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NBA requires teams to play national anthem after Mark Cuban’s decision to not play it before Dallas Mavericks’ home games
By Arsenio Toledo // Feb 11, 2021

The National Basketball Association (NBA) reemphasized its policy of playing the national anthem before games following Dallas Mavericks owner Mark Cuban's decision not to play it in their home games at the American Airlines Arena.


Cuban supposedly made the decision to not play the national anthem at home during the pre-season. Sources close to Cuban told the sports news website The Athletic on Wednesday, Feb. 10, that the decision was made "not because they don't love the U.S., but because many feel the anthem doesn't represent them and they want to continue discussion of how to represent people from all communities when honoring the U.S. at the game."

"With NBA teams now in the process of welcoming fans back into their arenas, all teams will play the national anthem in keeping with longstanding league policy," said NBA Chief Communications Officer Mike Bass in a statement issued following concerns regarding league rules.

This statement from the league appeared to be a reversal from its initial response to the news. NBA Spokesman Tim Frank earlier said: "Under the unique circumstances of this season, teams are permitted to run their pregame operations as they see fit."

Cuban gets permission from NBA commissioner

According to ESPN, Cuban reportedly made the decision last year to not play the national anthem after he consulted with NBA commissioner Adam Silver.

NBA rules require players to stand during the national anthem. But due to the popularity of launching a silent protest to supposed social injustices while the national anthem is playing, Silver has declined to enforce this rule. Many players and coaches used that opportunity to kneel during the national anthem when the NBA restarted the 2019-2020 season in the Orlando bubble.

"I recognize that this is a very emotional issue on both sides of the equation in America right now," said Silver during a conference back in December. "And I think it calls for real engagement rather than rule enforcement."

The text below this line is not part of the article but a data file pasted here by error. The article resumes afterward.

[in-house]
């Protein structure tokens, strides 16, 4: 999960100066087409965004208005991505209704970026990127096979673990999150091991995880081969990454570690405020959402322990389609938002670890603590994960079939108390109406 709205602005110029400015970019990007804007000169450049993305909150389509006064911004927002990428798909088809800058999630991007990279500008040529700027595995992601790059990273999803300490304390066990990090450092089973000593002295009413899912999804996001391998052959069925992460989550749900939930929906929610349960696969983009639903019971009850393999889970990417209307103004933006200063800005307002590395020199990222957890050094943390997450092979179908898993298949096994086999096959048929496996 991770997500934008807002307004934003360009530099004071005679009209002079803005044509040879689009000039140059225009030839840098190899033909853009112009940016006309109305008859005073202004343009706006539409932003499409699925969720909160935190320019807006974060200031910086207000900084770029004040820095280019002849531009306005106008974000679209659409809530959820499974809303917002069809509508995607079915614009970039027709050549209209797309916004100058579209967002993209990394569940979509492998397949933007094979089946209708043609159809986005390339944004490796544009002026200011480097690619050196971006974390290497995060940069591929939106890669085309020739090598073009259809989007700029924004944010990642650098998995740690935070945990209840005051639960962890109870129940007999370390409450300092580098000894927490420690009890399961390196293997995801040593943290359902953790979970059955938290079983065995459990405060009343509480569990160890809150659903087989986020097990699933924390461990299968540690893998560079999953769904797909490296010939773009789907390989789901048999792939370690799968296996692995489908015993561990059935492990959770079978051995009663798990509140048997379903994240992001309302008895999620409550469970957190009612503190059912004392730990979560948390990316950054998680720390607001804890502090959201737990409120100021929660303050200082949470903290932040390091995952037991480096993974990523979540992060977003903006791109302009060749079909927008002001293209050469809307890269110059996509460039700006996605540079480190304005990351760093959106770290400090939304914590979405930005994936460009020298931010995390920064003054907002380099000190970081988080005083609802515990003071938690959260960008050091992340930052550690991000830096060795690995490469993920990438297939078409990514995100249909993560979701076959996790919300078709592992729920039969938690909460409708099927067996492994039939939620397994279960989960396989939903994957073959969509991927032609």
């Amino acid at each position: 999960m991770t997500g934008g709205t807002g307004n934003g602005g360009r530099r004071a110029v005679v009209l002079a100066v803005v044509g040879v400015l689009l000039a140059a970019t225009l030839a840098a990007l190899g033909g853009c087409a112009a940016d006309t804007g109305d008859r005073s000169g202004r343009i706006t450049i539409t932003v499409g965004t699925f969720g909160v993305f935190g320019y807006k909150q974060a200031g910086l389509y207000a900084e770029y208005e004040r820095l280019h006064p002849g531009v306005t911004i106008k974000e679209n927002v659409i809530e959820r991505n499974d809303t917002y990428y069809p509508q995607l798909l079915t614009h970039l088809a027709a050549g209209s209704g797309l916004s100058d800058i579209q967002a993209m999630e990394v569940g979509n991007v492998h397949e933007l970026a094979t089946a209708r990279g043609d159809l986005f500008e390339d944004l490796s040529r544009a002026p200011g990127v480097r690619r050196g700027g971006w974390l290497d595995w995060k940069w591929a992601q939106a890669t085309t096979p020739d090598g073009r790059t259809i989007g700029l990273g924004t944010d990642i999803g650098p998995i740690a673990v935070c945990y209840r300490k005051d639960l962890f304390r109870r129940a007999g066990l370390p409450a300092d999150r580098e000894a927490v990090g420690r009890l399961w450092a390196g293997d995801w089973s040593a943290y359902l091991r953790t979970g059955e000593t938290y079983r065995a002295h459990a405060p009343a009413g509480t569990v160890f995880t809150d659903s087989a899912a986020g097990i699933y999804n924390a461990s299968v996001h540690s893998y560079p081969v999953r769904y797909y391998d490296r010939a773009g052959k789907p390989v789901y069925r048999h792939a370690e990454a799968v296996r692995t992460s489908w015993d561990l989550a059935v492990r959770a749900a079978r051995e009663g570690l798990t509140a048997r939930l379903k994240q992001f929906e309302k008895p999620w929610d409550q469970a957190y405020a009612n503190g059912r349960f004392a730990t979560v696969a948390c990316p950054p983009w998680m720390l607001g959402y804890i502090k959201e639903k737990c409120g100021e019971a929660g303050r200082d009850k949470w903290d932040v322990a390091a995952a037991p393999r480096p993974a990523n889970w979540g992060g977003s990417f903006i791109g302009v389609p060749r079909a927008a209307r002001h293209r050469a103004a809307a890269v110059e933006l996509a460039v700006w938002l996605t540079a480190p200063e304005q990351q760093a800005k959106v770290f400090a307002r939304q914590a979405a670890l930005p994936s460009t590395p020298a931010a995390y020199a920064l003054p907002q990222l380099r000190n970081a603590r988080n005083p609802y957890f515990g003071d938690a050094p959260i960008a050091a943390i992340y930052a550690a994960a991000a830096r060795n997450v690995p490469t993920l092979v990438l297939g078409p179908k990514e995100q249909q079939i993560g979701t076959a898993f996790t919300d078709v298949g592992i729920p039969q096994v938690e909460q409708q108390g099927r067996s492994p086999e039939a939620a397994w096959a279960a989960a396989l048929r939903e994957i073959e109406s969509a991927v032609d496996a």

Cuban expressed his support and said that he would allow players to do "what's in their heart," including kneeling during the anthem. He even suggested that he would join them if he were there. (Related: Billionaire Mark Cuban is "OK doing business with China" despite communist country's outrageous human rights violations and organ harvesting operations.)

"Whether it's holding their arm up in the air, whether it's taking a knee, whatever it is, I don't think this is an issue of respect or disrespect to the flag or to the anthem or to our country," said Cuban. "I think this is more a reflection of our players' commitment to this country and the fact that it's so important to them that they're willing to say what's in their heart and do what they think is right."

He went on to say that if Silver or the NBA players' union decided that it would be better for the athletes to stand during the anthem, then he would comply with NBA regulations.

Cuban relents on anthem after NBA pressure

After the NBA announced that it would abide by its "longstanding league policy," Cuban relented and said that the team would go back to playing the national anthem before the Mavericks' home games for the entirety of the season.

In the past, Cuban would hire bands to hold live performances of the anthem, but this practice had to be discontinued because of the ongoing Wuhan coronavirus (COVID-19) pandemic.

During the Mavericks' latest game with the Atlanta Hawks, a prerecorded anthem was played. Both teams followed NBA guidelines and stood along the free throw lines during the anthem. Dallas coach Rick Carlisle also stood with his right hand over his heart.

"It's an animated discussion, which is certainly not surprising," said Carlisle before the game, referring to the issue with regards to the national anthem. "This was Mark's decision. He was steadfast about it. It's been quite a day."

Following his reversal, Cuban on behalf of the Mavericks put out a statement: "We respect and always have respected the passion people have for the anthem and our country. But we also loudly hear the voices of those who feel that the anthem does not represent them. We feel that their voices need to be respected and heard, because they have not been. Going forward, our hope is that people will take the same passion they have for this issue and apply the same amount of energy to listen to those who feel differently from them. Only then we can move forward and have courageous conversations that move this country forward and find what unites us."

Cuban refused to elaborate on why he decided to not play the anthem. Instead, he commented on the fact that nobody noticed until after 11 home games in the regular season.

Learn more about other attempts to infuse apolitical events with social justice messages by reading the latest articles at SocialJustice.news.

Sources include:





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